How do we immediately apply the Inspect/Adapt concept to help achieve these outcomes? Let’s look at the language we use in Agile/SCRUM and see if it will help?

Frequently!Look at the emerging product with the person who is receiving it

1.Often, weekly if possible together with the team ask the Product Owner or the person responsible for speaking for the PO, is this what you expected? Want? Are we getting close? Are we way off?

Show the Product Owner the product. Not on paper but show them as soon as you have something working, even if it’s partially working. People are people, we don’t know what we want until we see it. It’s very hard to know what we want looking at something on a piece of paper but when we see it working, even if it’s just partially working we get an idea. From an idea we engage in a more knowledgeable conversation. We have a place to start.


The more frequent the inspections the more on or off track you will know you are. You’ll get data/information from the Product Owner. Take the information and do something with it (in the PDCA model this would be the A-Action part of the cycle). Act. Adapt. This is also subject matter information. You’ll be learning more about the business. This is a serendipitous benefit of working closely with your customer. If you’re able to do this enough soon you’ll become a trusted advisor knowledgable in both technology and their business able to partner with them in helping them stay as competitive as possible in their sector of the marketplace.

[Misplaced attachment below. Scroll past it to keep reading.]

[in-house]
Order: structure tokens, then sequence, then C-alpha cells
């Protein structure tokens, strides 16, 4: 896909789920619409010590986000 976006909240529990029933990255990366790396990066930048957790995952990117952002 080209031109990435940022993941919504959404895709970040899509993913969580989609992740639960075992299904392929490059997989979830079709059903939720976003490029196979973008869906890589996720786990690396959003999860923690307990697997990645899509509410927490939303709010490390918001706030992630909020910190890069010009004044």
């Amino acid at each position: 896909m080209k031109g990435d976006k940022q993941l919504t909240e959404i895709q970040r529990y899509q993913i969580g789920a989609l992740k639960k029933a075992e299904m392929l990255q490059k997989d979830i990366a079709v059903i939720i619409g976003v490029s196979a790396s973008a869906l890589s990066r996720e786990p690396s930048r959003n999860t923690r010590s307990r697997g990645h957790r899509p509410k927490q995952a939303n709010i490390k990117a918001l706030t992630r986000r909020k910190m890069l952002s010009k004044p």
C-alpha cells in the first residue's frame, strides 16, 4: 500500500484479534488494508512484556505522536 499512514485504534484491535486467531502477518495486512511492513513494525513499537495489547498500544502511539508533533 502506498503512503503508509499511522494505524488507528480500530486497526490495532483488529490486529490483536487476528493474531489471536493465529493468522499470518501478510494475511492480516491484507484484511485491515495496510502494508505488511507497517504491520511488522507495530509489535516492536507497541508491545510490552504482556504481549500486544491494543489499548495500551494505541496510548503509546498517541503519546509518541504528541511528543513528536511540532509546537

1.Adapt the changes as needed, you might have to reprioritize the backlog refine the backlog, taking items off, putting new items on. You might even decide to release the product now as is or cancel the sprint. But you will have information to make informed decisions. You didn’t have that in the prior process model. Prior to you had a pile of documents and estimates. Now you have either a partially working product mid-sprint or a fully releasable piece of a product if you’ve completed a sprint or enough of a product depending on which sprint you’ve completed. You have more than a pile of paper.

Inspect and Adapt – Rinse and Repeat!

You can now be proactive/strategic versus reactive.

Which would you rather be? Which is sustainable? Reactive or Proactive behavior? Working long nights and weekends or a repeatable rhythmic pace?